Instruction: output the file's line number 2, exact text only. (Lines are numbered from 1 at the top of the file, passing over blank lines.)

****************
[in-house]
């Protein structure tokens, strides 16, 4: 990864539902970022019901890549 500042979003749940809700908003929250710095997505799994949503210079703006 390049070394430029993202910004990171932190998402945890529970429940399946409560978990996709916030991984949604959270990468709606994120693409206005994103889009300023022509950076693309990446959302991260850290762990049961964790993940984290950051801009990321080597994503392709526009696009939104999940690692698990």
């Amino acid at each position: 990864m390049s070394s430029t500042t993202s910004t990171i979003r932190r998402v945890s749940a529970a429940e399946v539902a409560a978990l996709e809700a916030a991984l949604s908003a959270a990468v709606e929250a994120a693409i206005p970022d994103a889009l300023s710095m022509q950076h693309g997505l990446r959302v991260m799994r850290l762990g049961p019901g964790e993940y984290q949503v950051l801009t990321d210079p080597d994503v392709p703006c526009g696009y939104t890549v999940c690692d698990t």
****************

């Protein structure tokens, strides 16, 4: 990864539902970022019901890549 500042979003749940809700908003929250710095997505799994949503210079703006 390049070394430029993202910004990171932190998402945890529970429940399946409560978990996709916030991984949604959270990468709606994120693409206005994103889009300023022509950076693309990446959302991260850290762990049961964790993940984290950051801009990321080597994503392709526009696009939104999940690692698990």